Human activities have already pushed the Earth system beyond three of the planet's biophysical thresholds, with consequences that are detrimental or even catastrophic for large parts of the world; six others ...

Fully automatic software testing

May 16, 2011

University of Twente researcher Machiel van der Bijl has developed a system that eliminates the need to test software manually. The system not only facilitates quick and accurate software testing, but it will also save software ...

Bees are good informers

Sep 09, 2011

Honeybees can do far more than simply pollinate plants or make honey. The busy creatures also make excellent environmental monitors. This has been demonstrated by Wageningen UR bee researcher Sjef van der Steen. He used ...

Baboons make sweet discovery in South Africa

Jan 13, 2011

(AP) -- When it comes to grabbing fruit off trees, baboons don't monkey around. Now their speed at gobbling up quickly ripening fruit has led to a discovery of what is believed to be a new type of tangerine.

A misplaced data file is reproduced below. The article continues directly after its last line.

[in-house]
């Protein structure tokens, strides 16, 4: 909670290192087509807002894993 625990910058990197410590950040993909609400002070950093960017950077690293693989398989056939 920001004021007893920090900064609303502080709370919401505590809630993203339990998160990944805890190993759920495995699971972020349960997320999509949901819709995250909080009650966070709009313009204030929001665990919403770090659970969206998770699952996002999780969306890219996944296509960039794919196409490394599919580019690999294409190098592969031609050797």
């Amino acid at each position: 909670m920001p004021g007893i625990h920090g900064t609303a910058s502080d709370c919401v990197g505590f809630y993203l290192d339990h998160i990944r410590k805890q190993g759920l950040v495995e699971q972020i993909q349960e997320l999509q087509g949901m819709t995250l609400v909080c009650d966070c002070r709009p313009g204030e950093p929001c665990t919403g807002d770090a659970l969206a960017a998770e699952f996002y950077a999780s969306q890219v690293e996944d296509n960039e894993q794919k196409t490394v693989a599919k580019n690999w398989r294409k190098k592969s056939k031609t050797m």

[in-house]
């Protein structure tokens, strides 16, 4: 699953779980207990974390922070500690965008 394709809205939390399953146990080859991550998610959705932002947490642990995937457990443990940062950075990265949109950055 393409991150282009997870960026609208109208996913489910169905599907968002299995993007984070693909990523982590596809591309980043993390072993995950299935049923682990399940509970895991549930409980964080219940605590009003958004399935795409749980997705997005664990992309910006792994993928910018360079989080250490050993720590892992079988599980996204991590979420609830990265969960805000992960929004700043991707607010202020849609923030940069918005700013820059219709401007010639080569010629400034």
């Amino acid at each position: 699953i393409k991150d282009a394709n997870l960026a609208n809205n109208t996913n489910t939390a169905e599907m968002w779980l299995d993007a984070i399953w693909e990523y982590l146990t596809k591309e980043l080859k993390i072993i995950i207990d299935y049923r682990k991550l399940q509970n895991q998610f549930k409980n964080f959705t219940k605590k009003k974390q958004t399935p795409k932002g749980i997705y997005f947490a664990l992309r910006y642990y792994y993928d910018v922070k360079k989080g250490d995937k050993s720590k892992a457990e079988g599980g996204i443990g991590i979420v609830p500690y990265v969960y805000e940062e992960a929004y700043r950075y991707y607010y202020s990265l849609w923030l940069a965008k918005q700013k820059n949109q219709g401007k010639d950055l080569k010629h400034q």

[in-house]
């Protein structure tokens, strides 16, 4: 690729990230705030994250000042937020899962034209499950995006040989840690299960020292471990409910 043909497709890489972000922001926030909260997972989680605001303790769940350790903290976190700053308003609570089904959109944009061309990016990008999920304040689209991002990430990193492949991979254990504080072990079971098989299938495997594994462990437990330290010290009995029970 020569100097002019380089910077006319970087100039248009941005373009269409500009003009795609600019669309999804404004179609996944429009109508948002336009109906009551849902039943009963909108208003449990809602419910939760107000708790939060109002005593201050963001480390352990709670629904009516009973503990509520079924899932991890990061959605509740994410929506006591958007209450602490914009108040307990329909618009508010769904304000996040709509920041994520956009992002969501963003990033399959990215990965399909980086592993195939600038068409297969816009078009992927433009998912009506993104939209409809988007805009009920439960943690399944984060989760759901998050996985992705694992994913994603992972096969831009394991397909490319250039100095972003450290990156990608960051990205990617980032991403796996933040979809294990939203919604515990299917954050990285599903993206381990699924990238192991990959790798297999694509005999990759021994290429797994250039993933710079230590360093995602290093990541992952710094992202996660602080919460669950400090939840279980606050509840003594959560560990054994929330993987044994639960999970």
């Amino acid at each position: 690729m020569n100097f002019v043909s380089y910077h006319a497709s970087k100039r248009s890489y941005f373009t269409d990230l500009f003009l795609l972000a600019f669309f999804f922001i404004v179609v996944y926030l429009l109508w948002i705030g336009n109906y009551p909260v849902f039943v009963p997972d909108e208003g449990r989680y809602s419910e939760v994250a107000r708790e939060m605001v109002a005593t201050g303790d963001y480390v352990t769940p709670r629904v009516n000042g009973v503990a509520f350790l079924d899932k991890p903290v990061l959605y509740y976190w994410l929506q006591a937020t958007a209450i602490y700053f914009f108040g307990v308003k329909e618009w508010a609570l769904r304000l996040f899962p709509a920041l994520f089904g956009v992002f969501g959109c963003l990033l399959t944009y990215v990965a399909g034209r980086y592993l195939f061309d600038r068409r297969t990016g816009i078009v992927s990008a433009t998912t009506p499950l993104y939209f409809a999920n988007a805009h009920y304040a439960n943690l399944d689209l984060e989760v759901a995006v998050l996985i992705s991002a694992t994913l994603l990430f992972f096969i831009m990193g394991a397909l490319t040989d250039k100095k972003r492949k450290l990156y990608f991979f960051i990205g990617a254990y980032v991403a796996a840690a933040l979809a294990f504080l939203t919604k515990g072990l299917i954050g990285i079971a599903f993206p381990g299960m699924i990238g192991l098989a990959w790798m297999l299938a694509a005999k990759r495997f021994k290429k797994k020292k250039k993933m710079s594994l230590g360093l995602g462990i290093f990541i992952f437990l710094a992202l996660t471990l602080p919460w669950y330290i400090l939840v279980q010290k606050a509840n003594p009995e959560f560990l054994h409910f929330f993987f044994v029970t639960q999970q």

IEA backs renewable energy

Nov 23, 2011

Renewable energy resources are growing very fast but countries still must be vigilant to ensure that they continue to expand, the International Energy Agency said Wednesday.

Recommended for you

Understanding the economics of human trafficking

21 hours ago

Although Europe is one of the strictest regions in the world when it comes to guaranteeing the respect of human rights, the number of people trafficked to or within the EU still amounts to several hundred ...

Affirmative action elicits bias in pro-equality Caucasians

Jul 25, 2014

New research from Simon Fraser University's Beedie School of Business indicates that bias towards the effects of affirmative action exists in not only people opposed to it, but also in those who strongly endorse equality.

Election surprises tend to erode trust in government

Jul 24, 2014

When asked who is going to win an election, people tend to predict their own candidate will come out on top. When that doesn't happen, according to a new study from the University of Georgia, these "surprised losers" often ...

User comments : 0